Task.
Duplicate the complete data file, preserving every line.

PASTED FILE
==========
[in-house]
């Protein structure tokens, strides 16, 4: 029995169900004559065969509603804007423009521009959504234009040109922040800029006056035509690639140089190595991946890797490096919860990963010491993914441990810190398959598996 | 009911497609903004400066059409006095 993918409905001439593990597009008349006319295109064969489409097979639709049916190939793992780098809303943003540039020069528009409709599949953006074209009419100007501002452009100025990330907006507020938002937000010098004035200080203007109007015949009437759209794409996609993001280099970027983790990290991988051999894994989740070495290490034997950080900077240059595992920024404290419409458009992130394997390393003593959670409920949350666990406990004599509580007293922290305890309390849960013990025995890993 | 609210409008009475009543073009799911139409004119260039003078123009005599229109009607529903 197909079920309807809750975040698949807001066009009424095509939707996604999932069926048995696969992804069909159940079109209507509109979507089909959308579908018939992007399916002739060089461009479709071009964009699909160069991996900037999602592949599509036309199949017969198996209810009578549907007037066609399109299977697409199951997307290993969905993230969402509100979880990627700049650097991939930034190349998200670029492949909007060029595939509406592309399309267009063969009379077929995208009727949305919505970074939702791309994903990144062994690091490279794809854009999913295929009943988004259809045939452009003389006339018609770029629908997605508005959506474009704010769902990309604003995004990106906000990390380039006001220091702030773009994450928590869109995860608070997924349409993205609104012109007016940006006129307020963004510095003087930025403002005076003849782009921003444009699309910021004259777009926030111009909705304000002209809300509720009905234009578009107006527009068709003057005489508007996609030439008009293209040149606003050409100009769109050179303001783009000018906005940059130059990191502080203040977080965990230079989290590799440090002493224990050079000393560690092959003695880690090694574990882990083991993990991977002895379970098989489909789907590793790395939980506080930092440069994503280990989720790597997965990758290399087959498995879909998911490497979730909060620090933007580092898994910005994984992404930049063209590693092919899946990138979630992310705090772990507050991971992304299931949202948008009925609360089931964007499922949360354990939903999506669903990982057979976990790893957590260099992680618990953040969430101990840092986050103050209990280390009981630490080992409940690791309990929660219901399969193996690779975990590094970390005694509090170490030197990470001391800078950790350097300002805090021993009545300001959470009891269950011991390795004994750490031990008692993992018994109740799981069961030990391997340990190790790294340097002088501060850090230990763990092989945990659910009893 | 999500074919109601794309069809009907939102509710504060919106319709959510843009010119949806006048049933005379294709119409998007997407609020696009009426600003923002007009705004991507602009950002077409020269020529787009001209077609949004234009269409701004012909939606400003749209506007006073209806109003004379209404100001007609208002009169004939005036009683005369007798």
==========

[in-house]
């Protein structure tokens, strides 16, 4: 029995169900004559065969509603804007423009521009959504234009040109922040800029006056035509690639140089190595991946890797490096919860990963010491993914441990810190398959598996 | 009911497609903004400066059409006095 993918409905001439593990597009008349006319295109064969489409097979639709049916190939793992780098809303943003540039020069528009409709599949953006074209009419100007501002452009100025990330907006507020938002937000010098004035200080203007109007015949009437759209794409996609993001280099970027983790990290991988051999894994989740070495290490034997950080900077240059595992920024404290419409458009992130394997390393003593959670409920949350666990406990004599509580007293922290305890309390849960013990025995890993 | 609210409008009475009543073009799911139409004119260039003078123009005599229109009607529903 197909079920309807809750975040698949807001066009009424095509939707996604999932069926048995696969992804069909159940079109209507509109979507089909959308579908018939992007399916002739060089461009479709071009964009699909160069991996900037999602592949599509036309199949017969198996209810009578549907007037066609399109299977697409199951997307290993969905993230969402509100979880990627700049650097991939930034190349998200670029492949909007060029595939509406592309399309267009063969009379077929995208009727949305919505970074939702791309994903990144062994690091490279794809854009999913295929009943988004259809045939452009003389006339018609770029629908997605508005959506474009704010769902990309604003995004990106906000990390380039006001220091702030773009994450928590869109995860608070997924349409993205609104012109007016940006006129307020963004510095003087930025403002005076003849782009921003444009699309910021004259777009926030111009909705304000002209809300509720009905234009578009107006527009068709003057005489508007996609030439008009293209040149606003050409100009769109050179303001783009000018906005940059130059990191502080203040977080965990230079989290590799440090002493224990050079000393560690092959003695880690090694574990882990083991993990991977002895379970098989489909789907590793790395939980506080930092440069994503280990989720790597997965990758290399087959498995879909998911490497979730909060620090933007580092898994910005994984992404930049063209590693092919899946990138979630992310705090772990507050991971992304299931949202948008009925609360089931964007499922949360354990939903999506669903990982057979976990790893957590260099992680618990953040969430101990840092986050103050209990280390009981630490080992409940690791309990929660219901399969193996690779975990590094970390005694509090170490030197990470001391800078950790350097300002805090021993009545300001959470009891269950011991390795004994750490031990008692993992018994109740799981069961030990391997340990190790790294340097002088501060850090230990763990092989945990659910009893 | 999500074919109601794309069809009907939102509710504060919106319709959510843009010119949806006048049933005379294709119409998007997407609020696009009426600003923002007009705004991507602009950002077409020269020529787009001209077609949004234009269409701004012909939606400003749209506007006073209806109003004379209404100001007609208002009169004939005036009683005369007798």